How To Become A Heavier Sleeper


January 9, 2024

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Do you wake up annoyed by everything around you, the sun, the wind and those pesky kids next door?

Now imagine if you could cancel out all these disruptions and sleep blissfully, which is essentially what heavy sleeping is. Heavy sleepers, unlike light sleepers, can sleep throughout the night with little to no sleep disturbance and wake up feeling rested and refreshed. 

A common question people with sleep difficulties have is, how to become a heavy sleeper? Before we dive into the answer, let's get a better understanding of what heavy sleeping is.

What Is Heavy Sleeping?

Everybody goes through varying cycles of sleep, namely heavy and light sleep. They also fall under the light or heavy sleeper category and what makes you a heavy sleeper is the amount of time you spend in a particular sleep cycle. 

There are four different stages of sleep that we go through each night. The lightest stage is when the body begins to fall asleep, while the deepest stage is the body repairing and strengthening the brain, muscles and immune system.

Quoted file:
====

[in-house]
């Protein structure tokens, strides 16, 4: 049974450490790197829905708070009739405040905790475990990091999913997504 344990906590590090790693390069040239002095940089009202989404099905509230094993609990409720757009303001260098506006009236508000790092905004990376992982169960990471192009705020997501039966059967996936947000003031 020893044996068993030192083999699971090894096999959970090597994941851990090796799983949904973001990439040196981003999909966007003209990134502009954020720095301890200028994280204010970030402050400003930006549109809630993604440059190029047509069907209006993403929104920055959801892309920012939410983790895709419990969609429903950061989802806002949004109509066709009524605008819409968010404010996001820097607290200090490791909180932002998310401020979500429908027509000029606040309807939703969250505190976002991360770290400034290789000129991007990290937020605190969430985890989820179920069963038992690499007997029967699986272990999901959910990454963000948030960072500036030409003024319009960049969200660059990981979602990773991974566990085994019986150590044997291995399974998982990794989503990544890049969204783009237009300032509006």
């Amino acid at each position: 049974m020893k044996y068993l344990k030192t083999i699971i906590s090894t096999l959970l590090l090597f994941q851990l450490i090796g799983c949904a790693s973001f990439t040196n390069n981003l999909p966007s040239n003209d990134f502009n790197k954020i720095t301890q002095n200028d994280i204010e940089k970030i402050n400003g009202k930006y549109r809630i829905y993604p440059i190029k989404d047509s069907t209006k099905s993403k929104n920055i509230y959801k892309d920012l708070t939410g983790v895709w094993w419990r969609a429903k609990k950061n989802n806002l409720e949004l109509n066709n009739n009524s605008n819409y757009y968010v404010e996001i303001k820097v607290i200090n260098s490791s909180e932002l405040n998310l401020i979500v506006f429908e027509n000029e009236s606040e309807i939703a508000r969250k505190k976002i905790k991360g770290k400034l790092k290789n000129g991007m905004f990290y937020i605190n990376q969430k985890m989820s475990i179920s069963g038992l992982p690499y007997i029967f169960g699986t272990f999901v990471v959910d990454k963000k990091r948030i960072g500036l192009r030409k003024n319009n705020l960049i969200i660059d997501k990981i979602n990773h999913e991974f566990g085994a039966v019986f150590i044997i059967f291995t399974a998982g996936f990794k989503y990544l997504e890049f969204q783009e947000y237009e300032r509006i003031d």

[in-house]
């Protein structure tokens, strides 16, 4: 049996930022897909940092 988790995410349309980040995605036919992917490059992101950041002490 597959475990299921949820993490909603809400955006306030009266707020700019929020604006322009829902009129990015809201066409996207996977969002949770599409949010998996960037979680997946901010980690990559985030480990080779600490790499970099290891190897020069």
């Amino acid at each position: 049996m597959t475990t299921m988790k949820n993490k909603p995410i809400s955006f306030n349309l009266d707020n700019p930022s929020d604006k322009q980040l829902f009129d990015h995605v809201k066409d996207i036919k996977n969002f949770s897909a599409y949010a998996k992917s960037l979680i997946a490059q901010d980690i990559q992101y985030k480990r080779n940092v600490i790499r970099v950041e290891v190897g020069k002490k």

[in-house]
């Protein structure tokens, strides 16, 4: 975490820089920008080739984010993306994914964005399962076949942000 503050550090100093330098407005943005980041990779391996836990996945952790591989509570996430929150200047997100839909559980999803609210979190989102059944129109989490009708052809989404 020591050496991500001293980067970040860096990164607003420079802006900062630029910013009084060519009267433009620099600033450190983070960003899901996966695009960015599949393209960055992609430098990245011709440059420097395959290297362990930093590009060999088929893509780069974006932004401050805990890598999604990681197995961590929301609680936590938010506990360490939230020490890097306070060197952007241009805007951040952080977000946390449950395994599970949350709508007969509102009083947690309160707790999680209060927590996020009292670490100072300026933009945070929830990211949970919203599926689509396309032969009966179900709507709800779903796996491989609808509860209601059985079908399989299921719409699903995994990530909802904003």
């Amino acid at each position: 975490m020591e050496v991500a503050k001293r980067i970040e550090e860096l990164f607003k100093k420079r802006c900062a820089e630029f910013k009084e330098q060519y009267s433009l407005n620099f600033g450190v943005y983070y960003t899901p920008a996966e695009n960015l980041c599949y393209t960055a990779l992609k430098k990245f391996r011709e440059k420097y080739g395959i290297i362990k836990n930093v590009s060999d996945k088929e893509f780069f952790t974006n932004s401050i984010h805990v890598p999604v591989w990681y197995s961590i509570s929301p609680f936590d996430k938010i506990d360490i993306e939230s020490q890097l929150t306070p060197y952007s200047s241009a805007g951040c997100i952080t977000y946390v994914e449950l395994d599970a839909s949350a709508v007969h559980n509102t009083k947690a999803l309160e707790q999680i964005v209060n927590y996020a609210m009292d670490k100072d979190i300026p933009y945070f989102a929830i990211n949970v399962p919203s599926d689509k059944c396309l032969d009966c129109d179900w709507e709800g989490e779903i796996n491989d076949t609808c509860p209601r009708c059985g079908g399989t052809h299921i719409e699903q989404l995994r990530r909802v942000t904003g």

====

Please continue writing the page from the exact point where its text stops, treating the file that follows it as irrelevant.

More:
Once each sleep cycle is complete, we enter a REM sleep (rapid eye movement) stage, where we start dreaming. All the NREM sleep (non-rapid eye movement) that leads to REM sleep takes about 90 minutes, with each REM being slightly longer than the last one. REM sleep is also the lightest sleeping stage one goes through. 

On the other hand, the deep sleep stages are known as SWS (slow-wave sleep), commonly found in younger people. This is also the reason why your parents were able to carry you to the bed as a child without you waking. If the same were to happen to your adult self, you would probably wake up at the slightest noise and movements. 

When you're a heavy sleeper, you stay asleep through minor disturbances and sudden movements. This means heavy sleepers get better sleep quality when compared to light sleepers. 

Not getting proper sleep can also result in you waking up cranky and irritable in the morning, making it challenging to get through the day. Lack of proper sleep stability has even been linked to several long-term health problems like diabetes, cardiovascular diseases, hypertension, obesity and other chronic conditions.